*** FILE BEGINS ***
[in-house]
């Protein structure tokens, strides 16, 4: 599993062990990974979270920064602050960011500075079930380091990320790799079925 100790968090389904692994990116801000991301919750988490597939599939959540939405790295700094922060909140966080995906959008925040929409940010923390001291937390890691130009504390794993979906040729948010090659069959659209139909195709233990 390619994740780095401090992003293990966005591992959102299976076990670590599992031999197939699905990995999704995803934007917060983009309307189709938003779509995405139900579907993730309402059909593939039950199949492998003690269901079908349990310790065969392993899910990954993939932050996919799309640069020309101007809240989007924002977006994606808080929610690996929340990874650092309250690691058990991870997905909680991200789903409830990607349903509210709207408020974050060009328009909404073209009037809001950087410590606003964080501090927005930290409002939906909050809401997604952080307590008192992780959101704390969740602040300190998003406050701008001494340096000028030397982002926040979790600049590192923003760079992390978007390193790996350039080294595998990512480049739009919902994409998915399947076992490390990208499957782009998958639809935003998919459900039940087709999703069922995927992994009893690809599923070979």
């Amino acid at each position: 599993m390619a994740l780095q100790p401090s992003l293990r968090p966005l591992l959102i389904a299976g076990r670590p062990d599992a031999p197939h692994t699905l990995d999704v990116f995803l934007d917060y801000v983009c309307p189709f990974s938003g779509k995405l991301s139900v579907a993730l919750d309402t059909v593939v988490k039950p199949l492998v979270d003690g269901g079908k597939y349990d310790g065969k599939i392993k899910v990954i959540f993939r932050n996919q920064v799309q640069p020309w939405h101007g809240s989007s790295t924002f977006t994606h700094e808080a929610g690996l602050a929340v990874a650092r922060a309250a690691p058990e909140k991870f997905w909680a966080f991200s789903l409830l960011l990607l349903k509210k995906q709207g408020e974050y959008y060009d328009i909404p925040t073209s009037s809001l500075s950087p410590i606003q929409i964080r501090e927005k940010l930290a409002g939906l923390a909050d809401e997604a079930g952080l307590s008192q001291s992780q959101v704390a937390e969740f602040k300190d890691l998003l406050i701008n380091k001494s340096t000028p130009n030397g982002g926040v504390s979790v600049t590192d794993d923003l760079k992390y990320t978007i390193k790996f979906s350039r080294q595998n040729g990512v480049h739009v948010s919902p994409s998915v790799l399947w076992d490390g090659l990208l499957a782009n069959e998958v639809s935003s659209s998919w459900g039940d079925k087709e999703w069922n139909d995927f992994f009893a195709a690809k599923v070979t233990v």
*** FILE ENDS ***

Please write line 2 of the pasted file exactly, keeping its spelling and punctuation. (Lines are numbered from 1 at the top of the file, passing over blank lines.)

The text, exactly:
């Protein structure tokens, strides 16, 4: 599993062990990974979270920064602050960011500075079930380091990320790799079925 100790968090389904692994990116801000991301919750988490597939599939959540939405790295700094922060909140966080995906959008925040929409940010923390001291937390890691130009504390794993979906040729948010090659069959659209139909195709233990 390619994740780095401090992003293990966005591992959102299976076990670590599992031999197939699905990995999704995803934007917060983009309307189709938003779509995405139900579907993730309402059909593939039950199949492998003690269901079908349990310790065969392993899910990954993939932050996919799309640069020309101007809240989007924002977006994606808080929610690996929340990874650092309250690691058990991870997905909680991200789903409830990607349903509210709207408020974050060009328009909404073209009037809001950087410590606003964080501090927005930290409002939906909050809401997604952080307590008192992780959101704390969740602040300190998003406050701008001494340096000028030397982002926040979790600049590192923003760079992390978007390193790996350039080294595998990512480049739009919902994409998915399947076992490390990208499957782009998958639809935003998919459900039940087709999703069922995927992994009893690809599923070979």